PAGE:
The inspired and animated main menu for "The Even Stevens Movie." Christy Carlson Romano narrates the Even Stevens Survival Challenge Game. Here, she tells you what you'll need to play.


When so many titles in Disney's catalogue arrive on DVD with no bonus features whatsoever, it's extremely nice that the studio is at least supplementing the Disney Channel Original Movies with some fun extras. The most significant inclusion here is a feature-length (despite what the package says) audio commentary by stars Christy Carlson Romano and Shia LaBeouf. Though they are recorded separately, Christy's enthusiasm and Shia's sarcasm complement each other nicely and make for an enjoyable track. There's a fair amount of blank space in the discussion and hearing about how funny everyone in the movie is almost gets repetitive, but there are plenty of insightful reflections especially from Romano which more than make up for it.
Comments range from revelation of moviemaking magic (shooting in different locations, using CGI) to which actors are really like their characters. LaBeouf's rant on the abundance of turquoise in the film will have you laughing, while Romano's hint that the show might be coming to DVD is most welcome news. Overall, it's a great bonus which is well worth a listen even for those who normally give commentaries a pass.

Next is the Even Stevens Survival Challenge Game, narrated by Ms. Romano. It really only works if you have someone else with you, as it's a team-oriented game. When I did, the fun began! While this multi-level adventure is housed on the DVD, it's really more of an in-person activity. The theme of the game, as the title implies, is surviving like the Stevens do in the film. Some of the rounds include identifying jungle sounds, gathering firewood (with toothpicks), recognizing characters by hairdos and wardrobe, and a bit of freeze dancing at the end. If you're willing to go for it, you'll probably wind up having fun, even just with two players.

Identify the character by hair in one of the many levels of the Even Stevens Survival Challenge. The DVD-ROM Party Planner section of the DVD provides a number of Adobe Acrobat Documents which can guide you through your very own "Even Stevens Movie"-themed party. This Luau Menu pages gives you some ideas of what foods and beverages to serve. Any guest you invite can make themselves a Welcome Lei with their name on it. All you need is a DVD-ROM drive, Adobe Acrobat Reader, a printer, some friends, and the will to throw an island-themed party!

I was leery about the Island Adventure DVD-ROM Party Planner. How often are DVD-ROM extras worth the time it takes to load them? Nonetheless, the colorful Adobe Acrobat documents that are provided certainly look like they're a solid starting ground to throwing your very own Even Stevens Movie-themed party. There's a planner list of recommended supplies you'll need and things to do from weeks in advance through the day of the party. An invitation enables you to fill in the fields and print out or e-mail. The menu gives a list of tropical foods, snacks, and beverages you could serve. Finally, five documents serve as entertainment, from welcome lei name tags to a do-it-yourself hula skirt to the Mad Libs-like "Message in a Bottle." All in all, if you ever decided to throw such a beast, and I'm sure many buyers of this DVD will shrug off the idea as being geeky, the DVD-ROM section shows an impressive amount of thought and should guide you through pulling it off.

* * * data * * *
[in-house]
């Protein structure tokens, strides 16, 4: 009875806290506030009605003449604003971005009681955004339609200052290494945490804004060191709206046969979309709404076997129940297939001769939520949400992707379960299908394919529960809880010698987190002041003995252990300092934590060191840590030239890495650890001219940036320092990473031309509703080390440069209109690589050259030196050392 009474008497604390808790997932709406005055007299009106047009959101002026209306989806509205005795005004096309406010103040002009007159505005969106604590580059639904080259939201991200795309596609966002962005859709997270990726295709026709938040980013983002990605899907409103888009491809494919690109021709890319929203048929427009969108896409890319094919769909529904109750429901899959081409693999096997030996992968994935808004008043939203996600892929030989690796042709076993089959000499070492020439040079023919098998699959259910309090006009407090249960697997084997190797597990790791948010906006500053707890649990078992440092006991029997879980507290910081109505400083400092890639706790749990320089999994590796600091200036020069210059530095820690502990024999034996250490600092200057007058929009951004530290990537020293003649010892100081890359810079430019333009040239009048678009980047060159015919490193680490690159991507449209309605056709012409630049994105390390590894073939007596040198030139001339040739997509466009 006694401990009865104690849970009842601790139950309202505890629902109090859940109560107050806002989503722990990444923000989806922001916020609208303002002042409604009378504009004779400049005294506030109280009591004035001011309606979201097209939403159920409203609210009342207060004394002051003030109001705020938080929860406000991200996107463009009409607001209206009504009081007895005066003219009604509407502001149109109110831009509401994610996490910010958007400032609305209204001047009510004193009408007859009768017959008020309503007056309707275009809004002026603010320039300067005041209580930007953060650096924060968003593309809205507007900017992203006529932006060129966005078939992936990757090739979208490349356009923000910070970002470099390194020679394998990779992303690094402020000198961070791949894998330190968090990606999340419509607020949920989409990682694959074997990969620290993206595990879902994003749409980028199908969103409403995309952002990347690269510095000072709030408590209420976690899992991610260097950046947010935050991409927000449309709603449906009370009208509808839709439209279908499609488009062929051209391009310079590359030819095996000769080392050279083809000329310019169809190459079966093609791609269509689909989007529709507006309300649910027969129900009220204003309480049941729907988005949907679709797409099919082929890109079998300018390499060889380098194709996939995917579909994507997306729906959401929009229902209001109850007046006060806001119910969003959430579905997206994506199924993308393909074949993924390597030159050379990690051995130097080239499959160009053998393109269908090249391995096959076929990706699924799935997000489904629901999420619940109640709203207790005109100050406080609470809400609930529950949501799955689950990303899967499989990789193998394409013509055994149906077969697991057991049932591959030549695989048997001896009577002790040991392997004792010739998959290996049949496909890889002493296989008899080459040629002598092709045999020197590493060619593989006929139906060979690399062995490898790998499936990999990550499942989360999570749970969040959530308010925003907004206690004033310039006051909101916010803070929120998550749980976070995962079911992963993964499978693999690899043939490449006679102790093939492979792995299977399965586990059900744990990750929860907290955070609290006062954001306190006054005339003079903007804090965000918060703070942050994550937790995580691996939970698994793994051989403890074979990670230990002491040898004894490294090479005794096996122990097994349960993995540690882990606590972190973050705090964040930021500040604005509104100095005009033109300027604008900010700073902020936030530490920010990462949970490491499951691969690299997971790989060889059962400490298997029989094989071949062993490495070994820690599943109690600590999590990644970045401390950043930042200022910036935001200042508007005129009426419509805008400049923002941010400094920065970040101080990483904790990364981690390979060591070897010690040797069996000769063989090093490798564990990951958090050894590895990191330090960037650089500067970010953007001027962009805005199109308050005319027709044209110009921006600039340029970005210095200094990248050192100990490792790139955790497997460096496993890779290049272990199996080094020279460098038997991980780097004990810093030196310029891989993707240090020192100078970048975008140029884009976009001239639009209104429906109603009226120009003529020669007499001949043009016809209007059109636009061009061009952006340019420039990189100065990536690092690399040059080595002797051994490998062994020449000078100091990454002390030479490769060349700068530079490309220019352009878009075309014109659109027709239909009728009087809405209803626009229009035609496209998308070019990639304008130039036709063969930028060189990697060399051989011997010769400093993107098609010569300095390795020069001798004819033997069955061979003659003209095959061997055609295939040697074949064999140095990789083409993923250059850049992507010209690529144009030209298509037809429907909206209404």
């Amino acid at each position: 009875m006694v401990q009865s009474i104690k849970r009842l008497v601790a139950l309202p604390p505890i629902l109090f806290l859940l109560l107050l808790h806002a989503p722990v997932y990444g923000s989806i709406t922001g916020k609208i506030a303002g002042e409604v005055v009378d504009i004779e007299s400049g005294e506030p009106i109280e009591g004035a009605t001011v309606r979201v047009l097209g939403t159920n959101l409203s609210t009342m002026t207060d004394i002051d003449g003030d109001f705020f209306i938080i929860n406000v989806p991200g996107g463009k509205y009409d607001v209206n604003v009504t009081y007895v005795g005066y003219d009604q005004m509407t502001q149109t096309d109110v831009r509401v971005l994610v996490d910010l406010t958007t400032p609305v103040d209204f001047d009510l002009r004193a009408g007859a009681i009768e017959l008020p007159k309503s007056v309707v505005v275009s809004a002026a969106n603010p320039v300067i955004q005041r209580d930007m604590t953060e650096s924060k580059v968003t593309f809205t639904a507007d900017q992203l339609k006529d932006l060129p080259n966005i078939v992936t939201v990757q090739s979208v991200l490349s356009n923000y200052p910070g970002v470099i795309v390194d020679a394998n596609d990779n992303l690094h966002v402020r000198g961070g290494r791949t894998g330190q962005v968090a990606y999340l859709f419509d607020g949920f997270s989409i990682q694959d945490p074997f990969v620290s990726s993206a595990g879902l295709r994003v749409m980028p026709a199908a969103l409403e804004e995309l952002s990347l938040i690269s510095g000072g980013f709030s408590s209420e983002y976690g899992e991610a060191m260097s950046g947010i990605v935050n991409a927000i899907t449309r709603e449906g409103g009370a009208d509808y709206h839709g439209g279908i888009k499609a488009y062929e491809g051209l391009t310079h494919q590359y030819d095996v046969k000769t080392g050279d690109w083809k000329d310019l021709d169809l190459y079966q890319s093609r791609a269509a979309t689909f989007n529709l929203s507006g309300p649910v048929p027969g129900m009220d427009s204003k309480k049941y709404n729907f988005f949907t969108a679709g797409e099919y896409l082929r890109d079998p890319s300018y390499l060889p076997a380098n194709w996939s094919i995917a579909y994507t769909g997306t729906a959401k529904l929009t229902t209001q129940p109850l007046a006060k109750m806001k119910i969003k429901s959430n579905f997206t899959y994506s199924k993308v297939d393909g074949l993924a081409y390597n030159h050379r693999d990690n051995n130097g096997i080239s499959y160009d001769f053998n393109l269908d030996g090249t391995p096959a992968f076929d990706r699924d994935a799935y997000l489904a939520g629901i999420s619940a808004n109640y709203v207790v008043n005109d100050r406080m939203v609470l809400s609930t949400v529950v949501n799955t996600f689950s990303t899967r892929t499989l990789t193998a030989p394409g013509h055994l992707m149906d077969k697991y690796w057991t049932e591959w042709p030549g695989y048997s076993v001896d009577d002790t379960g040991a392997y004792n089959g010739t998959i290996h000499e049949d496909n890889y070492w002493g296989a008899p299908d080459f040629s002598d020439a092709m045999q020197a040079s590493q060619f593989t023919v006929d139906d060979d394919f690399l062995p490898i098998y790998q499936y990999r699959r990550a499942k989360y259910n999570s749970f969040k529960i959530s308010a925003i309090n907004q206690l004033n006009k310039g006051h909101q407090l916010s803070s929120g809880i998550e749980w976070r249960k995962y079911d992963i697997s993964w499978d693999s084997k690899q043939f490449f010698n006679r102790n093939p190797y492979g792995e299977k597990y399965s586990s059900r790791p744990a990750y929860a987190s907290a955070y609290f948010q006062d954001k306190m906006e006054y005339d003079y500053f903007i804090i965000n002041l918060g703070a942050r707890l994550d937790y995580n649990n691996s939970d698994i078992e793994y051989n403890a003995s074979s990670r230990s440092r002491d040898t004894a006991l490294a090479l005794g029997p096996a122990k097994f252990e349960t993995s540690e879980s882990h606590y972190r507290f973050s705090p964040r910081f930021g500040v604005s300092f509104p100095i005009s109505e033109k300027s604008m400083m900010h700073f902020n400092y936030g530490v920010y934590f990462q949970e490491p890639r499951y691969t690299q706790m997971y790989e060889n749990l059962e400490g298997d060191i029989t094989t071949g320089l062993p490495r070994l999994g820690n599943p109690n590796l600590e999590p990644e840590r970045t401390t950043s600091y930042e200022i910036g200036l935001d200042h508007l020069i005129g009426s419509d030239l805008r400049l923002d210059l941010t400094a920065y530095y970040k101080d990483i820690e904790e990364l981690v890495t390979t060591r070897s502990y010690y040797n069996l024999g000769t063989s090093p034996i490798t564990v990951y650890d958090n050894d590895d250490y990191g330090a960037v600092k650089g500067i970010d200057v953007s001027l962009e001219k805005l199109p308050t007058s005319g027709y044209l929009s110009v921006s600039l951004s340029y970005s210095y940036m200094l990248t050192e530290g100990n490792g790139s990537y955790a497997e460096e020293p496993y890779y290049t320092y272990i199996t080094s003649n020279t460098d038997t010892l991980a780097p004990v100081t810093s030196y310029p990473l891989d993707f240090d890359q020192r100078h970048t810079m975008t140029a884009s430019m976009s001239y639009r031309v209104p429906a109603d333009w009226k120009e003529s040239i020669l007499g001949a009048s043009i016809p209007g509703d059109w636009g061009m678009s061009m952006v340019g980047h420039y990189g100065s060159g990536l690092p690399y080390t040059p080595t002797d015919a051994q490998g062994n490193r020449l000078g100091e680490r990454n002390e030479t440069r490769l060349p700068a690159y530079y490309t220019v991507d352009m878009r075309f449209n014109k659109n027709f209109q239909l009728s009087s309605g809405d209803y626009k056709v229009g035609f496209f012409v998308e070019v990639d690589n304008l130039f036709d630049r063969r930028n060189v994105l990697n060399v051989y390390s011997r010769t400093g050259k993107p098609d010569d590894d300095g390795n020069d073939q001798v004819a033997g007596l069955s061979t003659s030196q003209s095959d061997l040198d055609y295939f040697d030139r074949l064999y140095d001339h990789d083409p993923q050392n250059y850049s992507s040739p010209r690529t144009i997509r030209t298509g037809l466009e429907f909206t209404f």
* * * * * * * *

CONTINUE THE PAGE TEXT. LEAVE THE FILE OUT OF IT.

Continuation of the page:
One bonus that originally showed up in the extras list ("The Stevens Get Even" first look featurette) didn't make the DVD, unfortunately. Here's to hoping that it resurfaces on the season sets of the show that fans have been dreaming about for years.

The 16x9 menu screens show further effort, being wholly animated and rather clever too. The Main Menu emulates the Mandelino travel video complete with its narration while photos from the movie fall by. Sneak peeks play at the disc's start for Chicken Little, Cadet Kelly and Even Stevens, Ice Princess and the Halloweentown movies. The second page of the Sneak Peeks menu provides additional previews for fellow Disney Channel movies Kim Possible: So the Drama and Get a Clue (both now on DVD), plus the cartoon series "W.i.t.c.h." on Toon Disney. Inside the standard white keepcase, an enclosed booklet offers savings on Kim Possible DVDs, Tarzan II, Disney Channel CD, and Gameboy Advance titles, while promoting an assortment of mostly Disney Channel-related DVDs.

Three hungry Stevens condemn a squirrel. Someone's going off the deep end here.


Offering entertainment far beyond the norms associated with television movies and other Disney Channel fare, The Even Stevens Movie is quite a fun final outing for a television show that made its unique contributions to the "family comedy" genre. The movie is dutifully presented on DVD, with nary a flaw in the video/audio department and the much-appreciated effort of genuinely enjoyable bonus features in the way of an amusing audio commentary, game, and party planner. When all is considered, The Even Stevens Movie merits a solid recommendation on DVD, especially for fans but also for the unacquainted.

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Reviewed June 15, 2005.